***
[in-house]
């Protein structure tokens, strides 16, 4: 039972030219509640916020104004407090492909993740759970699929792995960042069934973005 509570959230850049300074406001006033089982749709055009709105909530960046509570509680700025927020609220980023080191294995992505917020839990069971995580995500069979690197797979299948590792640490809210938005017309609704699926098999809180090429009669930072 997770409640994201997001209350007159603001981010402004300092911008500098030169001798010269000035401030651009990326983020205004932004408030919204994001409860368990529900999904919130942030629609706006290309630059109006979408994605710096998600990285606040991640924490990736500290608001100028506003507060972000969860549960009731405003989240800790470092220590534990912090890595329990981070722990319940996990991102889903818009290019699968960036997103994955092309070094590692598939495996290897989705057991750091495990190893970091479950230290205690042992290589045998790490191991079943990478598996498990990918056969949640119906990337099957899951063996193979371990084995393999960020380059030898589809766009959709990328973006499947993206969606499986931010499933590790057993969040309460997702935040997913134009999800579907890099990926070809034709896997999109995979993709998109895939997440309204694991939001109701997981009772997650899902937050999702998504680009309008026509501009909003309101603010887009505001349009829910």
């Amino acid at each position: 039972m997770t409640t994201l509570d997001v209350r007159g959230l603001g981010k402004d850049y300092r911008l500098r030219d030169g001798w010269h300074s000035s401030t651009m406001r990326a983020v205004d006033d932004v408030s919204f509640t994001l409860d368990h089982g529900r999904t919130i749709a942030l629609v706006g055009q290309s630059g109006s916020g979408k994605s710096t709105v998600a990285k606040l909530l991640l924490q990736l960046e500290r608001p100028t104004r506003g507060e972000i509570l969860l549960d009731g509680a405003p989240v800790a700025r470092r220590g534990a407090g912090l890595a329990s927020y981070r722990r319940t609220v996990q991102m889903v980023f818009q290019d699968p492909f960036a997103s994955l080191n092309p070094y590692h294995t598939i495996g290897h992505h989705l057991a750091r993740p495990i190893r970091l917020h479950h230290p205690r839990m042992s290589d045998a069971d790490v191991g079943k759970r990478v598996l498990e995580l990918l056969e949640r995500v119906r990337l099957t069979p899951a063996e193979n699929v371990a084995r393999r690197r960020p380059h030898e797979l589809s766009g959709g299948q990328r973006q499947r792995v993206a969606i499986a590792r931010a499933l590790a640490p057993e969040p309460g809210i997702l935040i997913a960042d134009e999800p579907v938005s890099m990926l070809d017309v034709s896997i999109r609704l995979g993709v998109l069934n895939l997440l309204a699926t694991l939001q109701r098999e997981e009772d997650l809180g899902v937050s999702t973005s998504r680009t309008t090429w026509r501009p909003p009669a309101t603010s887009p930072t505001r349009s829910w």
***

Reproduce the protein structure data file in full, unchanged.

[in-house]
């Protein structure tokens, strides 16, 4: 039972030219509640916020104004407090492909993740759970699929792995960042069934973005 509570959230850049300074406001006033089982749709055009709105909530960046509570509680700025927020609220980023080191294995992505917020839990069971995580995500069979690197797979299948590792640490809210938005017309609704699926098999809180090429009669930072 997770409640994201997001209350007159603001981010402004300092911008500098030169001798010269000035401030651009990326983020205004932004408030919204994001409860368990529900999904919130942030629609706006290309630059109006979408994605710096998600990285606040991640924490990736500290608001100028506003507060972000969860549960009731405003989240800790470092220590534990912090890595329990981070722990319940996990991102889903818009290019699968960036997103994955092309070094590692598939495996290897989705057991750091495990190893970091479950230290205690042992290589045998790490191991079943990478598996498990990918056969949640119906990337099957899951063996193979371990084995393999960020380059030898589809766009959709990328973006499947993206969606499986931010499933590790057993969040309460997702935040997913134009999800579907890099990926070809034709896997999109995979993709998109895939997440309204694991939001109701997981009772997650899902937050999702998504680009309008026509501009909003309101603010887009505001349009829910």
């Amino acid at each position: 039972m997770t409640t994201l509570d997001v209350r007159g959230l603001g981010k402004d850049y300092r911008l500098r030219d030169g001798w010269h300074s000035s401030t651009m406001r990326a983020v205004d006033d932004v408030s919204f509640t994001l409860d368990h089982g529900r999904t919130i749709a942030l629609v706006g055009q290309s630059g109006s916020g979408k994605s710096t709105v998600a990285k606040l909530l991640l924490q990736l960046e500290r608001p100028t104004r506003g507060e972000i509570l969860l549960d009731g509680a405003p989240v800790a700025r470092r220590g534990a407090g912090l890595a329990s927020y981070r722990r319940t609220v996990q991102m889903v980023f818009q290019d699968p492909f960036a997103s994955l080191n092309p070094y590692h294995t598939i495996g290897h992505h989705l057991a750091r993740p495990i190893r970091l917020h479950h230290p205690r839990m042992s290589d045998a069971d790490v191991g079943k759970r990478v598996l498990e995580l990918l056969e949640r995500v119906r990337l099957t069979p899951a063996e193979n699929v371990a084995r393999r690197r960020p380059h030898e797979l589809s766009g959709g299948q990328r973006q499947r792995v993206a969606i499986a590792r931010a499933l590790a640490p057993e969040p309460g809210i997702l935040i997913a960042d134009e999800p579907v938005s890099m990926l070809d017309v034709s896997i999109r609704l995979g993709v998109l069934n895939l997440l309204a699926t694991l939001q109701r098999e997981e009772d997650l809180g899902v937050s999702t973005s998504r680009t309008t090429w026509r501009p909003p009669a309101t603010s887009p930072t505001r349009s829910w």